MRSA strains COL, BK2464, ANS46, HDE288, and WIS were used as reference strains for SCCmec types I, II, III, IV, and V, respectively (15, 23). S. aureus strain 1206 was used as a positive control for the Tn554 PCR (35). For PFGE, reference strain S. aureus Ps 47 was used as a molecular weight marker, whereas MRSA strains BK2464, COL, HDE288, HU25, and PER34 were used as reference strains for the New York/Japan, archaic, pediatric, Brazilian, and Iberian clonal types, respectively (24).

Antimicrobial susceptibility testing.

Antimicrobial susceptibility testing was performed by microbroth dilution according to the NCCLS guidelines (22) for the following antibiotics: amikacin, amoxicillin, cefazolin, ciprofloxacin, clindamycin, co-trimoxazole, doxycycline, erythromycin, flucloxacillin, gentamicin, penicillin, rifampin, and vancomycin.

SCCmec typing.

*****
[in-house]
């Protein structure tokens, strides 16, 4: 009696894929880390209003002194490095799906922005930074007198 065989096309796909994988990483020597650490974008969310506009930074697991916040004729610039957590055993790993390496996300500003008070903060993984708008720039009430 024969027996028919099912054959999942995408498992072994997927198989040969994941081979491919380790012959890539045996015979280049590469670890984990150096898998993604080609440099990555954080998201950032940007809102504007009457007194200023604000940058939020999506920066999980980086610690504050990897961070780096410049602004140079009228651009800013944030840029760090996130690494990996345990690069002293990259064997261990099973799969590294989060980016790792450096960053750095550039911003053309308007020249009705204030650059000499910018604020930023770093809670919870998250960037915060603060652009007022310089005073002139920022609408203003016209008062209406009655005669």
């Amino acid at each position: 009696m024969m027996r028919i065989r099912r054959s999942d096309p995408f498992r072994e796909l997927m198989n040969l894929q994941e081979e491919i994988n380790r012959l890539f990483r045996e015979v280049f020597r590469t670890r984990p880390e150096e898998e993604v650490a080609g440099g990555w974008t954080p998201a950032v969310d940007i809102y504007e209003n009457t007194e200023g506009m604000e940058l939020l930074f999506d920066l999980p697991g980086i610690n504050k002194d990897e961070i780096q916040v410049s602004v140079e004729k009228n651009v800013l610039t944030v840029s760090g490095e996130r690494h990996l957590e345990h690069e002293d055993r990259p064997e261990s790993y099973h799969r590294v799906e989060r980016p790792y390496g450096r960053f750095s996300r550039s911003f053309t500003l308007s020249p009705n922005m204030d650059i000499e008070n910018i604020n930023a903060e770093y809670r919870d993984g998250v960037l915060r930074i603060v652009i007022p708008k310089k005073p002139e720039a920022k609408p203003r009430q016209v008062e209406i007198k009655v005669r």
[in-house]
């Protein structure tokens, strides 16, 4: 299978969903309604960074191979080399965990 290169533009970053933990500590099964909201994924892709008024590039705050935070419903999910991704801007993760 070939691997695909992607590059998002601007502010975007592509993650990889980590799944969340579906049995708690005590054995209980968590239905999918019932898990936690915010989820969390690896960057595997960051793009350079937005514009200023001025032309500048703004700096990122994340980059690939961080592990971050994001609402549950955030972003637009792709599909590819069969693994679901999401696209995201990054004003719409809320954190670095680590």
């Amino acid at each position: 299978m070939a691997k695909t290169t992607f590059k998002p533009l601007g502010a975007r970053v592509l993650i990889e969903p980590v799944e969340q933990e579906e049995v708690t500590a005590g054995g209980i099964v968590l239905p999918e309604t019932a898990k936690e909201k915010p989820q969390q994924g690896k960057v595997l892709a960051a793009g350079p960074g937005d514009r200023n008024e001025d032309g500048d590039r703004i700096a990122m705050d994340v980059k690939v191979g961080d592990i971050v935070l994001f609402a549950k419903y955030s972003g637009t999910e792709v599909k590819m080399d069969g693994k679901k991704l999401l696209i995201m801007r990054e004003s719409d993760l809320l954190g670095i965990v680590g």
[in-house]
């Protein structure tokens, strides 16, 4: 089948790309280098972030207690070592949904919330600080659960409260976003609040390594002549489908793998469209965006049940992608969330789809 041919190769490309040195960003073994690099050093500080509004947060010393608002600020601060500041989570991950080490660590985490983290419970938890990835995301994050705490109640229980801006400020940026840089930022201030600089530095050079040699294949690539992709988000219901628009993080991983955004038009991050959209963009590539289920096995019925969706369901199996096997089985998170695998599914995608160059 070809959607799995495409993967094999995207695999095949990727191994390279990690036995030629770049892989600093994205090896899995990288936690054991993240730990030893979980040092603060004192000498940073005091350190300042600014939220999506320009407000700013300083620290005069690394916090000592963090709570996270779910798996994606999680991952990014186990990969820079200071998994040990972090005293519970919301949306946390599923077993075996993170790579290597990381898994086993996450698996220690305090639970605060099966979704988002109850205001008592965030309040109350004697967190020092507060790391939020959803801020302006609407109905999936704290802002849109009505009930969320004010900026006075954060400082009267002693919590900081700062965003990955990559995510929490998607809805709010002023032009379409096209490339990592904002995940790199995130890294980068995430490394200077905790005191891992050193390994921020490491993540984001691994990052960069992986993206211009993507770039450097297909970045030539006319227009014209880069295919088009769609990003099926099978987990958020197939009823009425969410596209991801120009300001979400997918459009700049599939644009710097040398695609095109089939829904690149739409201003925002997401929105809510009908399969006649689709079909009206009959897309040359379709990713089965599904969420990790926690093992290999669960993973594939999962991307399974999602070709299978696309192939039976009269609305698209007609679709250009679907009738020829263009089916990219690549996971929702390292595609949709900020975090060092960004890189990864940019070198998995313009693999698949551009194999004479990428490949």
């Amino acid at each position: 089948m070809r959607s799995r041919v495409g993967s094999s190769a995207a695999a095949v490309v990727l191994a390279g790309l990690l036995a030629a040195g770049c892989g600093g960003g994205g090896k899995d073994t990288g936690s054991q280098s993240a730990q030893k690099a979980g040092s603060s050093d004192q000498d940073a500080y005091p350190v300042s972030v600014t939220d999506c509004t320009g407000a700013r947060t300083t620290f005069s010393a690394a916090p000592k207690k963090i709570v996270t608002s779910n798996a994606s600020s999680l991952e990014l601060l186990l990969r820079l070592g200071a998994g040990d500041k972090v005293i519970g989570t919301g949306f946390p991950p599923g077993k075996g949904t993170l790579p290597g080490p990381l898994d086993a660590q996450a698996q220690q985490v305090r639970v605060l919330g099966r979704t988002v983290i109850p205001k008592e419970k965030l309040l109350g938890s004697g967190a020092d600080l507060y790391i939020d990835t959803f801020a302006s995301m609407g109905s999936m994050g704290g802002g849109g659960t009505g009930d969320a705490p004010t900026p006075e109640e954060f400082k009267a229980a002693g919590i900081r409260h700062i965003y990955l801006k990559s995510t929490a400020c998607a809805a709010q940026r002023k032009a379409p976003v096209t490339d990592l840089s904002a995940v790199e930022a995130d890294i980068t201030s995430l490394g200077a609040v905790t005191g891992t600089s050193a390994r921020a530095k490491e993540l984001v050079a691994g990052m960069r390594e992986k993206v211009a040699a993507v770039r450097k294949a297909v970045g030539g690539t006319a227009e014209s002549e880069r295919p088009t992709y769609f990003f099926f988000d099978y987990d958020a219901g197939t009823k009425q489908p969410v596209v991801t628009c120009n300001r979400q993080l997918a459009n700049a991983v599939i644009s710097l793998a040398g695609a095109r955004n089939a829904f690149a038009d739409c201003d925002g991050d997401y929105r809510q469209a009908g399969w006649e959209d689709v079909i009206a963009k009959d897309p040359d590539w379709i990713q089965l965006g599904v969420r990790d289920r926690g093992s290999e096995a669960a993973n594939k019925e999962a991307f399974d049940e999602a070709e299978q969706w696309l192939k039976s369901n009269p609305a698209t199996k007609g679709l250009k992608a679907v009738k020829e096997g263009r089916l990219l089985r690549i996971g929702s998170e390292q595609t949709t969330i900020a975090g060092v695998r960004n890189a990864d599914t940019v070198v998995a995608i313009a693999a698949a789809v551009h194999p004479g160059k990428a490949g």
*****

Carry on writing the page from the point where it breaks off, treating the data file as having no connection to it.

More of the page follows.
SCCmec typing was essentially carried out as described by Oliveira and de Lencastre (23), in which mecA and six different loci on SCCmec (Fig. (Fig.1)1) were amplified by PCR with the following modifications. PCR amplification of mecA sequences was carried out with primers mecA1 and mecA2 (Sigma Genosys, The Netherlands), resulting in a PCR product of 527 bp instead of 162 bp (26). PCR was performed in a volume of 50 μl containing 10 μl of a 0.5 McFarland suspension (1.5 × 108 CFU/ml) of the MRSA strain, 0.2 mM of each deoxynucleoside triphosphate (Amersham Biosciences, The Netherlands), 1× PCR buffer (QIAGEN, The Netherlands), 1.25 U HotStarTaq (QIAGEN, The Netherlands), and primers. The primer concentrations used were similar to those previously described (23), except for those of the mecA primers, which were 0.6 μM for both mecA1 and mecA2. The amplifications were performed on a GeneAmp PCR system, model 9600 (Applied Biosystems, The Netherlands), with the following program: 15 min at 94°C, followed by 30 cycles of 30 s at 94°C, 30 s at 53°C, and 60 s at 72°C, followed by a postextension step of 10 min at 72°C. The PCR products were separated on 2% agarose gels in Tris-acetate-EDTA buffer, stained with ethidium bromide, and visualized with UV light by using a FluorChem imaging system (Alpha Innotech Corporation, The Netherlands).